It will be difficult for Biden to overturn Angela Merkel’s verdict in Aachen. Even if he reinstates the course of cooperative multilateralism and collective action, the United States has ceased to be a reliable leader.
In his first speech as president-elect of the United States, just as in an article published in Foreign Affairs a few months prior, Joe Biden proposed reinstating the global leadership of his country and rebuilding its damaged network of allies. Can he do it?
During the final year of the presidency of George W. Bush, Zbigniew Brzezinski wrote a seminal work entitled “Second Chance.” In the book, he questioned whether or not a second chance would be granted, after the unilateralist arrogance of a Bush administration that had fractured the legitimacy of the country’s global leadership.
In his view, the combined impact of the global political emergence of a diverse array of states and the technological leap had triggered an acceleration of the historical process. Consequently, “What once took centuries now takes a decade; what took a decade now happens in a single year.” Such being the state of play, the dominance of a global power was now subjected to unprecedented pressures of adaptation, change and rapid decline.
However, Brzezinski believed that despite the profound erosion suffered by its global leadership and the challenges posed by the acceleration of the historical process, a second chance for the United States was still possible, contingent upon the absence of another rival for global dominance. Nevertheless, any potential recovery from the erosion suffered would present enormous difficulties. Only a clear consistency of purpose, sustained over time, would permit the restoration of the international credibility and legitimacy of the United States. That being so, Brzezinski warned that the new opportunity could not afford to be wasted, as there would not be a third.
In the eight years following the departure of Bush, Barack Obama firmly set his course along the path of multilateral cooperation and collective action as the mechanisms for rebuilding U.S. dominance. On doing so, they appeared to follow the stipulation of Richard Haass with respect to the nature of influence. For Haass, power in itself is not especially useful; what really counts is the potential to turn said power into influence. Furthermore, power alone is a simple measure of potential; the role of a successful foreign policy is to transform this potential into tangible influence. Thus, following this approach, all indicators appeared to show that the U.S. was on course to materialize its second chance.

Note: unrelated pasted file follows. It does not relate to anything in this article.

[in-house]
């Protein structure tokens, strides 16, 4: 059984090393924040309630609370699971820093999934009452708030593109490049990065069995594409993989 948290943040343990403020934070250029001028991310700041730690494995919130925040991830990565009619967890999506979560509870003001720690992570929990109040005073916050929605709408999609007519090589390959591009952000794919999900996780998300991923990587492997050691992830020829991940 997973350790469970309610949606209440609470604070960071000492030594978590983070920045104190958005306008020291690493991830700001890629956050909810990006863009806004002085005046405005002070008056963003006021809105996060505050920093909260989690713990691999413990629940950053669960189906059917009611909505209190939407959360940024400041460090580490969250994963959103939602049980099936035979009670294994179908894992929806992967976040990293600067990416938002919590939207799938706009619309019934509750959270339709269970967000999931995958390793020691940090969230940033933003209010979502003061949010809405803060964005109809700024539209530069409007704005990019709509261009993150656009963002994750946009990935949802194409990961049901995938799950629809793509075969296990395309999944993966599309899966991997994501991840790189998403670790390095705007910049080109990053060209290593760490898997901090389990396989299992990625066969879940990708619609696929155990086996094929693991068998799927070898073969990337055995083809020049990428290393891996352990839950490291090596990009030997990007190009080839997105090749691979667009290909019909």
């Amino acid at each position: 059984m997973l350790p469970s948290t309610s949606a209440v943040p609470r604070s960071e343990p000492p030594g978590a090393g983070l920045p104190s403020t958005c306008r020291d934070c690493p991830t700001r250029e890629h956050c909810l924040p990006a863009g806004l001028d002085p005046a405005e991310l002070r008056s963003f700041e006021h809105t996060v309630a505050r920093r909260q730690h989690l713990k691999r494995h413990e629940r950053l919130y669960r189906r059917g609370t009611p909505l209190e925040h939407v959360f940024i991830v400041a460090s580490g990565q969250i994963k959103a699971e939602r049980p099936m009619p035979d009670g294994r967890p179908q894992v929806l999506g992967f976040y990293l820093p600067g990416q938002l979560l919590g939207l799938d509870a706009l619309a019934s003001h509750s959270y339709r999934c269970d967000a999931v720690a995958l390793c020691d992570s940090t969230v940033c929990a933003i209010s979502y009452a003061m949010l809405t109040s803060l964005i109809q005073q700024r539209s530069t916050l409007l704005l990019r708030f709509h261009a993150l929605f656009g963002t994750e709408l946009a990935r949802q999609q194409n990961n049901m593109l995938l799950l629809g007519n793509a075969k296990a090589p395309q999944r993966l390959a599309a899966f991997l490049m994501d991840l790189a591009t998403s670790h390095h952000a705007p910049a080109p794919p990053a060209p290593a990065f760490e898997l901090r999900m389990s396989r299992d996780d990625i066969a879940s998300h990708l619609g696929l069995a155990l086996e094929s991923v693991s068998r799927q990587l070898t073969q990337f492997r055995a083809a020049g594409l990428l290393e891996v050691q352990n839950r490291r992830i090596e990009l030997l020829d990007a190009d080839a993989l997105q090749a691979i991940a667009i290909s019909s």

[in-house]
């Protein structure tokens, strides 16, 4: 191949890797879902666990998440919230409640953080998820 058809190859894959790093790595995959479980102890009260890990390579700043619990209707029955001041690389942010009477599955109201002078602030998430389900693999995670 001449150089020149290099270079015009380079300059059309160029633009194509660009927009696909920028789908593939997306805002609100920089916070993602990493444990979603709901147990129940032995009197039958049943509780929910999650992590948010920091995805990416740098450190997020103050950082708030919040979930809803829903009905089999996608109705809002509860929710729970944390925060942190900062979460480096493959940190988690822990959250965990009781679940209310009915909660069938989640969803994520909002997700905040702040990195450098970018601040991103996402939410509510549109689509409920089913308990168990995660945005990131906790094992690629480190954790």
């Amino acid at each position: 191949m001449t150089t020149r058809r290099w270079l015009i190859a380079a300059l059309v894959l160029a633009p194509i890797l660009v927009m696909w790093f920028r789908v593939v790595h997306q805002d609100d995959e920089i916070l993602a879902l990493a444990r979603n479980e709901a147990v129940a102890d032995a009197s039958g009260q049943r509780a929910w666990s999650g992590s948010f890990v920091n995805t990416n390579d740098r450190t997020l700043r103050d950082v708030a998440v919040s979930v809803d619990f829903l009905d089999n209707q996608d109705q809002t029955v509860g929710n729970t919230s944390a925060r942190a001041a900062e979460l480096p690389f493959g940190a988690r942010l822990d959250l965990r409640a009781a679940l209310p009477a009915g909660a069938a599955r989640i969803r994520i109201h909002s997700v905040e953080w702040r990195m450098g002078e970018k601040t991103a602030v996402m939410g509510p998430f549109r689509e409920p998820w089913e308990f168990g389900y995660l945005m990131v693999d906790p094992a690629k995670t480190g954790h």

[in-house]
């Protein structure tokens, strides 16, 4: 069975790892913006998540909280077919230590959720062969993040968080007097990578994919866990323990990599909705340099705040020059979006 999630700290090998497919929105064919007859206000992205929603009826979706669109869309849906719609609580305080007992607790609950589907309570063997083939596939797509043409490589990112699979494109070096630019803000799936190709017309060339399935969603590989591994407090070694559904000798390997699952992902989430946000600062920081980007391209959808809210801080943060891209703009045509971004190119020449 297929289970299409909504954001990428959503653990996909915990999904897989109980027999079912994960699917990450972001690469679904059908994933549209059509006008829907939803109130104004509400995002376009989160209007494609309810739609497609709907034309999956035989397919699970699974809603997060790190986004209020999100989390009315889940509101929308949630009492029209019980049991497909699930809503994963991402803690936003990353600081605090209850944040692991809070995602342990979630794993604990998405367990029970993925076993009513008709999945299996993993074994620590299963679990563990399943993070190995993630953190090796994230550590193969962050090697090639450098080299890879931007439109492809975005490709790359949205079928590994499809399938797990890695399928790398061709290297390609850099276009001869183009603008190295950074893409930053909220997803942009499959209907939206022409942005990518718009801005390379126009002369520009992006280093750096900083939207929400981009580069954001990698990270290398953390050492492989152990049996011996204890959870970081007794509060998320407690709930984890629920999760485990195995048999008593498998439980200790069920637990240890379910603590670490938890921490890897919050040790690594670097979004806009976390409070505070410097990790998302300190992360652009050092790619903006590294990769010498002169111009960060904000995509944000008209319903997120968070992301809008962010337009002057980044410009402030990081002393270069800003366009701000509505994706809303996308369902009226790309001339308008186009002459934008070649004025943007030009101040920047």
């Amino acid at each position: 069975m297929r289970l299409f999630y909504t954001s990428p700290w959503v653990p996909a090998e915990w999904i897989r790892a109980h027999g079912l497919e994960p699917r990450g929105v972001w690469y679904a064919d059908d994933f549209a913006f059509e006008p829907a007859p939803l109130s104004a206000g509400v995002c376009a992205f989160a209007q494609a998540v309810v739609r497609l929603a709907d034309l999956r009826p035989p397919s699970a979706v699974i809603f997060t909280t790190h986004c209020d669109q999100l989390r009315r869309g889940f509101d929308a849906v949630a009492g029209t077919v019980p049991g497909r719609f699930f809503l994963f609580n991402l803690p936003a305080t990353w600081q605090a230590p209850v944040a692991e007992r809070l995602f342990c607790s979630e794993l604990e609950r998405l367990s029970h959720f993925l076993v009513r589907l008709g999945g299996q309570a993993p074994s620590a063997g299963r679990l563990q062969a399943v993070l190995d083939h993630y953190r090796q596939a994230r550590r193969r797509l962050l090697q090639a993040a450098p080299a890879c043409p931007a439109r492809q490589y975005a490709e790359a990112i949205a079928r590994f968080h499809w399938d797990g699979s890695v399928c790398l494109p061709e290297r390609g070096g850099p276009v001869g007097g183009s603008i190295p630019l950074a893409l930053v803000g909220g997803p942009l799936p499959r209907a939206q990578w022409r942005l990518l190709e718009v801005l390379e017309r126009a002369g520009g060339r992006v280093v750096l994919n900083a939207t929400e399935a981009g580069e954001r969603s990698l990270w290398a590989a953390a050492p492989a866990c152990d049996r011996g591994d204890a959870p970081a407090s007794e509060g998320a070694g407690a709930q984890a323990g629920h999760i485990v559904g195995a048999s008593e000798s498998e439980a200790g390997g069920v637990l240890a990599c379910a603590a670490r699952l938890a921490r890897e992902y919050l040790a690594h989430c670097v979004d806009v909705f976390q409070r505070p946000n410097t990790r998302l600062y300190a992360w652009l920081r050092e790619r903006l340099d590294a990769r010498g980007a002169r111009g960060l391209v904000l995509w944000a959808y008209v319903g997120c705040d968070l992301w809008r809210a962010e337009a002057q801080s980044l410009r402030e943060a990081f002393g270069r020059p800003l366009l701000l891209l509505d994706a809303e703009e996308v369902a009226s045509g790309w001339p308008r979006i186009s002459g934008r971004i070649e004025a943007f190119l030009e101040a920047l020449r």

Disappointingly for Washington, Obama was succeeded by an aficionado of crude power: crude, and by extension, profoundly inefficient. After taking a sledgehammer to the privileges of power, Donald Trump revived the worst excesses of the Bush administration. Even further, he was able to add a propensity for isolationism to Bush’s arrogant unilateralism not seen in the United States since the years preceding World War II. In May 2018, when Angela Merkel declared in Aachen that it was no longer possible to rely on the United States, she was echoing a prevailing mood among the principal allies of the U.S.
Is a third chance possible? Could Biden give it a concrete form? With great difficulty. Both structural and contextual reasons oppose it. Structurally, the United States has transformed into a deeply polarized society, with a susceptibility to excesses and back-and-forth politics resulting from this. Moreover, while the outbursts of the Bush era were the result of a school of thought that reigned supreme in the foreign policy of that government, outbursts in the Trump era are the expression of a mindset shared by nearly half of the country’s population. How is it possible to rely on the global leadership of a nation in which an overwhelming percentage of its society proudly displays a selfish and arrogant nationalism?
Contextually, Biden, for his part, is the incarnation of a transition presidency. By having to begin his term at 78 years of age, a reelection bid looks like a difficult prospect. Therefore, there is no guarantee possible in terms of the consistency of the course. In four years’ time, things could return to where they are being left at present; Trump might well follow the example of Grover Cleveland, who, having lost his campaign for reelection in 1888, launched a bid for presidency and was elected for a new term in 1892. Even if this does not happen, it will make little difference. Trump has completely taken over the Republican Party, and his narrative of victimization will only serve to enhance his status as one of its great members. The Republican presidential nomination in 2024 will almost certainly be decided by the inclination of his supporters.
It will be difficult for Biden to overturn Merkel’s verdict in Aachen. Even if he reinstates the course of cooperative multilateralism and collective action, the United States has ceased to be a reliable leader. Besides this, the arrival of a new cock to the roost upsets the precondition highlighted by Brzezinski for the country to capitalize on its extra chance: the absence of a rival to the United States’ leadership.